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dazed and confused

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My pulmonologist tells me that I have scleroderma because my blood tests are positive for scleroderma, I also have opportunistic lung infections and lung changes on MRI and CAT scan. I feel I have many other symptoms of scleroderma, such as blanching and blueing of fingertips. The rheumatologist says he isn't sure that scleroderma is causing my problems. I want to know what's going on, but I feel I am being treated well. How can I get more information?

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Hello Dazed & Confused

 

Welcome to the forum!

 

Firstly the colour changes in your fingers sounds more likeRaynaud's Phenomenon which can accompany scleroderma and other autoimmune disorders. Raynaud's is an extreme spasm of the blood vessels in response to cold or stress. It's important for you to keep your hands warm and feet if they're effected because secondary Raynaud's (or Phenomenon)can result in digital ulcers.

 

In primary Raynaud's, the blood vessels return to normal afterwards. However, in Raynaud's with Scleroderma there may be blood vessel scarring which can make medication ineffective. Digital (Finger) Ulcers are caused by the lack of oxygen to skin cells.

 

To be referred to a rheumatologist you presumably had symptoms of some rheumatic disorder, what does your rhematologist think it is if not scleroderma?

 

You could alway ask for referral to a scleroderma expert for the definitive answer. They're best placed to interpret your symtoms and begin any treatment plan.

 

I hope this helps and take care.


Amanda Thorpe

ISN Sclero Forums Senior Support Specialist

ISN Video Presentations Manager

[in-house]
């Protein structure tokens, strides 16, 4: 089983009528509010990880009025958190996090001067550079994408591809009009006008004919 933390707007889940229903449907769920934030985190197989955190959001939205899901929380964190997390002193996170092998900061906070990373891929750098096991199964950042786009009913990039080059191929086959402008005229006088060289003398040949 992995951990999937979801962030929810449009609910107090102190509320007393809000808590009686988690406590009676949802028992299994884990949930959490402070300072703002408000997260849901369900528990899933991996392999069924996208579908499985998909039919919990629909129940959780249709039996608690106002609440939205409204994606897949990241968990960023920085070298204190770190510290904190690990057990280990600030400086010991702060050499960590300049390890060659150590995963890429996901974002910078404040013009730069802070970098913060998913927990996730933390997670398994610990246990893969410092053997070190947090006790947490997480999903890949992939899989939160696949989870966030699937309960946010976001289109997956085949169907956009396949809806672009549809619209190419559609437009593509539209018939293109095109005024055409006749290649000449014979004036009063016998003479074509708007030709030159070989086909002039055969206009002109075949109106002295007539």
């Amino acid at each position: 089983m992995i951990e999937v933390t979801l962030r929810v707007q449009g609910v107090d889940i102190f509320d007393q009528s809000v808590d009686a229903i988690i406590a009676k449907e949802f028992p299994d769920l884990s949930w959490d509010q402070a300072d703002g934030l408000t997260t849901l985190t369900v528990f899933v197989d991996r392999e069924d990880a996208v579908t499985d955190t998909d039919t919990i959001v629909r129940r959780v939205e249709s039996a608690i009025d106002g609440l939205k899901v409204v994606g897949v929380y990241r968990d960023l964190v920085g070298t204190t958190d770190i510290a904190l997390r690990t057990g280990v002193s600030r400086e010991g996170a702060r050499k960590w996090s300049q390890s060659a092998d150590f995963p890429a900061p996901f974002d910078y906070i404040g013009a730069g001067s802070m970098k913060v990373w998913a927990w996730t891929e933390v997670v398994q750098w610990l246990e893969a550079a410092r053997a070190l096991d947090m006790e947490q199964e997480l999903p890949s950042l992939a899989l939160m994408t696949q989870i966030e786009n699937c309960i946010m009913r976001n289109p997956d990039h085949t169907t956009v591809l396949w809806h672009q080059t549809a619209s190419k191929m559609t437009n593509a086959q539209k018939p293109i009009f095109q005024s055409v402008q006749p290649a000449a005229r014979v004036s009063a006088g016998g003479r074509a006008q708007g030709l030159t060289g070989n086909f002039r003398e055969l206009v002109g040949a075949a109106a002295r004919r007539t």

ISN Blogger

(Retired) ISN Sclero Forums Assistant Manager

(Retired) ISN Email Support Specialist

International Scleroderma Network (ISN)

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Hi Dazed,

 

Welcome to Sclero Forums! I'm sorry it is because of concerns about scleroderma, but I'm also glad you found us.

 

It sounds like you might have telling symptoms of scleroderma. If I were you, I think I'd ask my pulmonologist for referral to another rheumatologist -- and, most preferably, a scleroderma expert.

 

Is that anything you'd consider doing?


Warm Hugs,

 

Shelley Ensz

Founder and President

International Scleroderma Network (ISN)

Hotline and Donations: 1-800-564-7099

 

The most important thing in the world to know about scleroderma is sclero.org.

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Hi Dazed and Confused,

 

Welcome to the Forum. I'm sorry your specialists are at odds with each other. That's got to be pretty unnerving for you.

 

I also would ask to see another rheumatologist. Without meaning to be critical, I can tell you that they are not all suited to diagnose or treat scleroderma. It is such a rare disease that unless a doctor specializes in scleroderma, he is unlikely to have much experience with the disease.

 

Best wishes, and again, welcome!


Jeannie McClelland

(Retired) ISN Director of Support Services

(Retired) ISN Sclero Forums Manager

(Retired) ISN Blog Manager

(Retired) ISN Assistant News Guide

(Retired) ISN Artist

International Scleroderma Network

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